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September 8, 2014

Beijing`s Silicon Valley

Last year when I visited Guangzhou in southern China I wrote about the advance of China’s innovation economy. This past weekend I attended a conference in Beijing`s Zhonguancun district, better known as its Silicon Valley, on Innovation and Entrepreneurship and thought I’d do a similar recap of key themes.

Here`s a quick primer on Beijing`s innovation district – https://www.youtube.com/watch?v=yrGjEl3Q9cI

Three takeaways from the conference stand out for me:

1) Confidence about quality – a repeated theme from both Chinese and non-Chinese academics was the increasing quality of Chinese research and innovation, notably as measured through the number of high quality publications and an increasing number of homegrown brands and firms.  One stat mentioned was the share of Chinese publications in top ranking science journals (as measured by Nature). Here China has seen an increase from 1.85% in 2001 to 11.3% in 2011.Tied to this latter point, an increasingly important source of commercial innovation is formerly ‘shanzhai’ firms or copycat firms that are moving from mimicry to internal innovation. One example noted in presented research was Tianyu Communications Equipment Corporation which has evolved over the past decade from copycat firm to leading OEM.

2) There are still significant challenges in the broader entrepreneurial and innovator ecosystem. While patent numbers, publications and incubator growth speak to an exponential nominal rise in Chinese innovation, there are both quality, quantity and commercial problems with this explanation.One presenter noted, for example, that a significant percentage of patents were produced by universities under incentives from government to do so, regardless of their commercializable value. Whether the vast majority of these amount to anything is an obvious question for many.  Moreover while the number of incubators across the country has risen from 131 in 2000 to over a 1000 by 2010, the number of firms created shows far less traction (I’ll try to find the exact source of this from the presenter). This underscores a more acute challenge about the translation of China’s massive research and innovation inputs (i.e. $$$) into commercial outputs. One factor noted as positive with respect to this is the gradual shift towards a stronger role for private/business R&D. Over the decade 2000-2010, business R&D has seen its share of total R&D rise from 60 to 73%. Canadian policy makers would drool over those statistics, both total and the trend.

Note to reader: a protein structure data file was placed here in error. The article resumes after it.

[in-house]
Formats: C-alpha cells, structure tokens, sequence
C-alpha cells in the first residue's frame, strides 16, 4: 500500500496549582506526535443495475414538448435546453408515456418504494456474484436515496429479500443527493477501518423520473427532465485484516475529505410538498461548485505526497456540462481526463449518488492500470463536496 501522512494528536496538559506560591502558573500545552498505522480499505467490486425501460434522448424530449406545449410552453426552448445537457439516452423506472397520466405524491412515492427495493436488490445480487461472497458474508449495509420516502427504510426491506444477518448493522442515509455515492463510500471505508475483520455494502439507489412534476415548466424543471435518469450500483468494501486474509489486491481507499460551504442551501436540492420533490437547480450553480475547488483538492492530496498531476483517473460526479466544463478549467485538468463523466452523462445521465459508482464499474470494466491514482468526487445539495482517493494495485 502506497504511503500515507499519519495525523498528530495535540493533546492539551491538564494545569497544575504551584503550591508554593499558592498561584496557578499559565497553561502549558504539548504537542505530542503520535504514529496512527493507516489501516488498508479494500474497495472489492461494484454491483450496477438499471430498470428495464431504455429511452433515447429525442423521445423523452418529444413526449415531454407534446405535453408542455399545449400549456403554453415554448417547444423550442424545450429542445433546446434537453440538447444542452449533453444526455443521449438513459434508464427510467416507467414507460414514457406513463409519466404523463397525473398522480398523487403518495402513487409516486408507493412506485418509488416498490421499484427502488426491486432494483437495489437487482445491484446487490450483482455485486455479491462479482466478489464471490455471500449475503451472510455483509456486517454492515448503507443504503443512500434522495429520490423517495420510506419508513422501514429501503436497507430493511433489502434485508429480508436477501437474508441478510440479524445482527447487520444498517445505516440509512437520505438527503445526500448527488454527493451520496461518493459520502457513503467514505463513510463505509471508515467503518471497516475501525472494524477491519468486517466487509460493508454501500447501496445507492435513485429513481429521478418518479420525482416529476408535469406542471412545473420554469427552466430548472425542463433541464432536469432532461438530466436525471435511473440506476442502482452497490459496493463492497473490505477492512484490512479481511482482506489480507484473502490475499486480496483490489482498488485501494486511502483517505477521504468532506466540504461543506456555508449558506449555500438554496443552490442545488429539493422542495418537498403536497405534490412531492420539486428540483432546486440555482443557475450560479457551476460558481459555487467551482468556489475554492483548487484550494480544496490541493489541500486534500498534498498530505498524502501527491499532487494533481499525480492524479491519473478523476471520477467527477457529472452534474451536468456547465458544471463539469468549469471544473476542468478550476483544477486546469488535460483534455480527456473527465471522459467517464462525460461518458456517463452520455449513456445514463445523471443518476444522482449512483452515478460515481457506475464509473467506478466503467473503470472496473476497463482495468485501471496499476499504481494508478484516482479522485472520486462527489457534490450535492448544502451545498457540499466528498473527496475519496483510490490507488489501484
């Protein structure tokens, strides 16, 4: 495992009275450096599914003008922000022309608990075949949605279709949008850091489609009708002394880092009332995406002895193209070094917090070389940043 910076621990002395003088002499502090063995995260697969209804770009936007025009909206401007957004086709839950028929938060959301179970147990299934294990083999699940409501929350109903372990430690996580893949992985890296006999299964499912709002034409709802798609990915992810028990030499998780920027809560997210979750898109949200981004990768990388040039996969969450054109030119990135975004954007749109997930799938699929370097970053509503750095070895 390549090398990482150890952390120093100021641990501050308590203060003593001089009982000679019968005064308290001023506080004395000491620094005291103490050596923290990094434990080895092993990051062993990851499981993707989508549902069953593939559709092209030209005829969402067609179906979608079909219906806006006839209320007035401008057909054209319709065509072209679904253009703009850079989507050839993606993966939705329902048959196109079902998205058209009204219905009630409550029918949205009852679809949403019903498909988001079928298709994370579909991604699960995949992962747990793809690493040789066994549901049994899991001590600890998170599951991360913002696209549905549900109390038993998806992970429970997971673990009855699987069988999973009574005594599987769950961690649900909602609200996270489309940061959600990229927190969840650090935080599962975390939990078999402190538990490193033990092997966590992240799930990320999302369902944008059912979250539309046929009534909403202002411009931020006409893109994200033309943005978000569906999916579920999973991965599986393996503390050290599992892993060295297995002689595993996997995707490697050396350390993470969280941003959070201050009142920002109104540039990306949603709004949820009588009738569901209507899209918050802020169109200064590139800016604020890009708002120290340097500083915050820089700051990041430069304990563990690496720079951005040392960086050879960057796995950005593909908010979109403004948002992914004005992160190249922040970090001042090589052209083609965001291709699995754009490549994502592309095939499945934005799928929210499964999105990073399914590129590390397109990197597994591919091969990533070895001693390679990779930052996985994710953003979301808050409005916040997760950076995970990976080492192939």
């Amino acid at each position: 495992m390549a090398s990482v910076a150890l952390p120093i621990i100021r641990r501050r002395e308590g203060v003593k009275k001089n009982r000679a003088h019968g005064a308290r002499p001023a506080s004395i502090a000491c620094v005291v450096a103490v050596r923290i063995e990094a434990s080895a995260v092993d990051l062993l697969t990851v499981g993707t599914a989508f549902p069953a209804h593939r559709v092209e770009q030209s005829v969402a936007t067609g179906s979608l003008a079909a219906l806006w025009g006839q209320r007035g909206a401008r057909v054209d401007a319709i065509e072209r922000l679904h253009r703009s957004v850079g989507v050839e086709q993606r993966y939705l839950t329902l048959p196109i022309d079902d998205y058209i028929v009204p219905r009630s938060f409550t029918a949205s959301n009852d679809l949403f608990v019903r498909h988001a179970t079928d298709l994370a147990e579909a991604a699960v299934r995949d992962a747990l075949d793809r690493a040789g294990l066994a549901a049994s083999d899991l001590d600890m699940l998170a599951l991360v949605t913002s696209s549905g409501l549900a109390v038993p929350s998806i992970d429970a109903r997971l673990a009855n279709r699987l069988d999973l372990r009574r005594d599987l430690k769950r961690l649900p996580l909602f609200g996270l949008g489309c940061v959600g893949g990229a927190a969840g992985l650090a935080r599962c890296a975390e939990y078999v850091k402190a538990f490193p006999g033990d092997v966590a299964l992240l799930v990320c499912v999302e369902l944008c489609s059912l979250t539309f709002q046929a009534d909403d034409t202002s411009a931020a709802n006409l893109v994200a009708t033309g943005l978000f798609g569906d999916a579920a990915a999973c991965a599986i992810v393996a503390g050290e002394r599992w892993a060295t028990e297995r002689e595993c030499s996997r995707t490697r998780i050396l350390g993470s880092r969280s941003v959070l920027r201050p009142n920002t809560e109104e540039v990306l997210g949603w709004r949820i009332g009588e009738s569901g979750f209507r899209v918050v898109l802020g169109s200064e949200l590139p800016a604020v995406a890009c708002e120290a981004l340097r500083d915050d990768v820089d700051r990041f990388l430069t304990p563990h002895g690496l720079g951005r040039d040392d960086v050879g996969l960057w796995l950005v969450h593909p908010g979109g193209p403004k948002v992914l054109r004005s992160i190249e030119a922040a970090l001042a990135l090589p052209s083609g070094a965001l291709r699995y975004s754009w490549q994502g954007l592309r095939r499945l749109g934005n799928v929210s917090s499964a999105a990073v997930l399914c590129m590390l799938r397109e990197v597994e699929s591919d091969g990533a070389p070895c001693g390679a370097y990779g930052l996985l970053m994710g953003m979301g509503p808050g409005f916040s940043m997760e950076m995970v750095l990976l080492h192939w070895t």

3) While there are concerns that the Chinese labour market is “not entrepreneurial enough” with respect to high-end innovation, I heard from several sources that the government acknowledges that it must do more to facilitate advances in the sector. This relates in part to oft-repeated comments that the lack of freedom in China will stifle long-run innovation.The significant growth in relatively independent incubators and reductions in the substantial redtape associated with Chinese commercialization are part and parcel of a series of attempts to open space for entrepreneurs. Pioneer student parks for students/researchers returning from abroad are similarly developed with, and I’m simply repeating what I heard, enough flexibility to allow ideas to flourish and for venture capital dollars to chase the good ones.


All together then what I heard was a general bullishness about China’s economic transition to a knowledge-based economy. While there are evident challenges related to filling what one researcher called the “business to consumer gap” (i.e. in building brands) the steady flow of small companies out of leading incubators such as the one at TUSpark and across Zhonguancun, and the growing presence of serious VC money nearby, speaks to an increasingly sustainable pipeline. How these mature and spinoff other sustainable firms is evidently the next important question to ponder… DH.

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